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Jeremy Corbyn has just vowed to vote down the Queen's Speech and said he is ready for a second general election.
Speaking on the Andrew Marr Show, he said:
I think it is quite possible there will be an election later this year - or early next year.
"Not another one?" Theresa May is asked to make a promise to Brenda from Bristol, whose election reaction went vira… https://t.co/weYO5UaphH — BBC News (UK) (@BBC News (UK))
I can still be Prime Minister. This is still on. Absolutely.Theresa May has been to the Palace. She’s attempting to form a government.[...] We will – obviously – amend the Queen’s Speech.There’s a possibility of voting it down and we’re going to push that all the way.
I can still be Prime Minister. This is still on. Absolutely.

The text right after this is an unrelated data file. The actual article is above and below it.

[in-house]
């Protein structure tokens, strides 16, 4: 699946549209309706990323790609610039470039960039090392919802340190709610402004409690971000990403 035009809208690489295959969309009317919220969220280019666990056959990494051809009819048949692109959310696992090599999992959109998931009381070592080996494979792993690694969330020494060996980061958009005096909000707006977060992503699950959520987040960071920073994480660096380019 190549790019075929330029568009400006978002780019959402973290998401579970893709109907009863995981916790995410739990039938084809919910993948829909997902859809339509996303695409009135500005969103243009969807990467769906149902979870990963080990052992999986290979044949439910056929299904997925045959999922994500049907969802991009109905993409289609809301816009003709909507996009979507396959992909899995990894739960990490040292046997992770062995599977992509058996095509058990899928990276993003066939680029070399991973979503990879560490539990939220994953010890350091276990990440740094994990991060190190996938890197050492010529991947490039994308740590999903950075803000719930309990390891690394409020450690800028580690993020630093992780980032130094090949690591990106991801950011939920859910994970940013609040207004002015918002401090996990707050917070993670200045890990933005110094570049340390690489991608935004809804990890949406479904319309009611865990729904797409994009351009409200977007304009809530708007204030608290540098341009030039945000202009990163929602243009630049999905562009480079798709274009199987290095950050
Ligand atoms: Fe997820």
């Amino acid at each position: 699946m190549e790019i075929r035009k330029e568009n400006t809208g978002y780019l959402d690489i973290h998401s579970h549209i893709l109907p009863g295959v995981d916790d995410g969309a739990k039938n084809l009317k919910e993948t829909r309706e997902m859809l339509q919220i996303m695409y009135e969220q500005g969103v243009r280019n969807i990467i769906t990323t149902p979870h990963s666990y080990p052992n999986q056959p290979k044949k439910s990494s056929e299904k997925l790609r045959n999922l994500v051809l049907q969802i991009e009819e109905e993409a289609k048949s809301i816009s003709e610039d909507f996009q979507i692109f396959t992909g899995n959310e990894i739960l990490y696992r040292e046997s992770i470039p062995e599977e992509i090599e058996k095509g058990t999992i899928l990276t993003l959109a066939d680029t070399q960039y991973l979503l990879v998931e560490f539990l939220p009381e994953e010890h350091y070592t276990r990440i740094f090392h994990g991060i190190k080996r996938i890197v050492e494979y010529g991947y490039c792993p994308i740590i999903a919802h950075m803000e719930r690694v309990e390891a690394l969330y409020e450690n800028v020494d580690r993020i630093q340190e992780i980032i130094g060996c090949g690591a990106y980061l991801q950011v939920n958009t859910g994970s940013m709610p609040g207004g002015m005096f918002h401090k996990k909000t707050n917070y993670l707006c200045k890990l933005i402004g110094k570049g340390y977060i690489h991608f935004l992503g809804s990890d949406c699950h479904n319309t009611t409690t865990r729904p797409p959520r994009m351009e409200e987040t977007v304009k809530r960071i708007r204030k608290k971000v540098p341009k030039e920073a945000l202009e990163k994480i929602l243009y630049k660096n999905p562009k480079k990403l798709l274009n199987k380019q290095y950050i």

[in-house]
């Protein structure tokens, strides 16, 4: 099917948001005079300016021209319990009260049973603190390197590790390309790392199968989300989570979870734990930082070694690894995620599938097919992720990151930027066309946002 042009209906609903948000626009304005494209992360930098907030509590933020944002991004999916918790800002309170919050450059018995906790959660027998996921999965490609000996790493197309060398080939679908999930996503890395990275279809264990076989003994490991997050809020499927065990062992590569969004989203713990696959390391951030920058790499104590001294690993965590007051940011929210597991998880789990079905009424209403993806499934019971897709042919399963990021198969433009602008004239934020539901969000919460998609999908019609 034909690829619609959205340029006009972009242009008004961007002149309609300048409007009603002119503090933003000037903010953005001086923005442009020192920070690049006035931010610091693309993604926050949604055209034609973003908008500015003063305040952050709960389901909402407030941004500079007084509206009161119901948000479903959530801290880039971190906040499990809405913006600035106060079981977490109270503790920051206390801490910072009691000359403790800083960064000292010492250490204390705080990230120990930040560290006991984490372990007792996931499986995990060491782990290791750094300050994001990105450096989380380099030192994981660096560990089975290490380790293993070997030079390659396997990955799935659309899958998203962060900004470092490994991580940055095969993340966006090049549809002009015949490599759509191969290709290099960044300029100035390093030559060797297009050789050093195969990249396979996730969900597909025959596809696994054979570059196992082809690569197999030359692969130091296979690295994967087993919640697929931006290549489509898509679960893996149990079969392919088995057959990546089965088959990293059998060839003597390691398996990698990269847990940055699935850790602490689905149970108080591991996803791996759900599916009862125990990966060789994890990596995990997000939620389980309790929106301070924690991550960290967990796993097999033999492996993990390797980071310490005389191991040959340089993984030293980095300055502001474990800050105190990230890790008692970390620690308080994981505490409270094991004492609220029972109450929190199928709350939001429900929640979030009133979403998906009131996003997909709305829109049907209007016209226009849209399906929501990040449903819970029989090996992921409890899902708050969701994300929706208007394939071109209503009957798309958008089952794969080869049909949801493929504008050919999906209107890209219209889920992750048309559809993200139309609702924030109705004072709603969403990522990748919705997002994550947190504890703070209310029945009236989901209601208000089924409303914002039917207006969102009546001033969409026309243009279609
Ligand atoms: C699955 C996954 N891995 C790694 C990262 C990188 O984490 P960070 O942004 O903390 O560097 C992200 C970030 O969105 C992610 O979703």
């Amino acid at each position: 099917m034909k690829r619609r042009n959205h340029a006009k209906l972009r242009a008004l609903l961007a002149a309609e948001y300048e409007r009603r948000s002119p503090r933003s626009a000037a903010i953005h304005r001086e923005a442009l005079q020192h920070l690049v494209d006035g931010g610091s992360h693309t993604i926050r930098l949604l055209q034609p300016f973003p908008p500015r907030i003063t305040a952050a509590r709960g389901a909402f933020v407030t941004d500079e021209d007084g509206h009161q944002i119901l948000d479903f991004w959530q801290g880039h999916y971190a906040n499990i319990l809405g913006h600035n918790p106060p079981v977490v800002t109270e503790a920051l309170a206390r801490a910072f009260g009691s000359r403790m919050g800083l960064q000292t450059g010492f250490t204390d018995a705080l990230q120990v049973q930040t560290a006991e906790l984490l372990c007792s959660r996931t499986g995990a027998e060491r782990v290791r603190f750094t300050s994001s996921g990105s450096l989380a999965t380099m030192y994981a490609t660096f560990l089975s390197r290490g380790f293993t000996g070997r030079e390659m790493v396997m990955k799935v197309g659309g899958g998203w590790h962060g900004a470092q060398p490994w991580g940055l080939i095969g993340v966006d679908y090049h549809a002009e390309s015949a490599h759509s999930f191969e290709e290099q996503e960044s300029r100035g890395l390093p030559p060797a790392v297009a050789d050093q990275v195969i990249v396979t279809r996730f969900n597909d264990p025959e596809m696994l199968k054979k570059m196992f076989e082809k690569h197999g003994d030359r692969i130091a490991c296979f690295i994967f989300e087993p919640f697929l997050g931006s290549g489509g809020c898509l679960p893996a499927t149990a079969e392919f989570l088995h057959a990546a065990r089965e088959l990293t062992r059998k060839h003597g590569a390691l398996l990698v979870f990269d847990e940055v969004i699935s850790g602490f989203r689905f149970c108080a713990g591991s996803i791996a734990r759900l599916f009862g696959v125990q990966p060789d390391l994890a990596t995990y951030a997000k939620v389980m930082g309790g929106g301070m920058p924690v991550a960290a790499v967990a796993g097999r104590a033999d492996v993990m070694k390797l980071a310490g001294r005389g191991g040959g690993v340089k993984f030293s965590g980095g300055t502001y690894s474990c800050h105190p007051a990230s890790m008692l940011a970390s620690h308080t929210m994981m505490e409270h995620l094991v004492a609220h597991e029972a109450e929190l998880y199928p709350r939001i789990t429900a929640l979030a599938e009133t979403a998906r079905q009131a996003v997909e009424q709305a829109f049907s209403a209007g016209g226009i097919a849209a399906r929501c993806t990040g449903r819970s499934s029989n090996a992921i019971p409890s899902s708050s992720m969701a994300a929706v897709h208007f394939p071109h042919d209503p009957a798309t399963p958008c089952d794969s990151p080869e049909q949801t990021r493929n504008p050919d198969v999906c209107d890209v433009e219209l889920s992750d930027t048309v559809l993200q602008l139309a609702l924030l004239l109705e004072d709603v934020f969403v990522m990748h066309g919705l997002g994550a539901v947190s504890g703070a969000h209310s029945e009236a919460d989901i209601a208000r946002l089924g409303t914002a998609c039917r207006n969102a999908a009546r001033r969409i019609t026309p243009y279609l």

Theresa May has been to the Palace. She’s attempting to form a government.
[...] We will – obviously – amend the Queen’s Speech.
There’s a possibility of voting it down and we’re going to push that all the way.
Corbyn also claimed that another election would bring back stability - although it might be worth considering that is what this general election was supposed to do.
While the Conservative party descends into blame-gaming and in-fighting, the Labour party seem to have united behind Corbyn following his victory.
'Labour is united and the Tories are falling apart' says shadow foreign secretary Emily Thornberry #Ridge https://t.co/9xR5PybUeM — Trevor Phillips on Sunday (@Trevor Phillips on Sunday)
For Corbyn to succeed in this, Conservative backbenchers would have to support Labour in this endeavour, as well as almost all other MPs, while Theresa May clings to office.
The "coalition of chaos" brewing between the Tories and the DUP is hardly likely to be supported by the electorate either.
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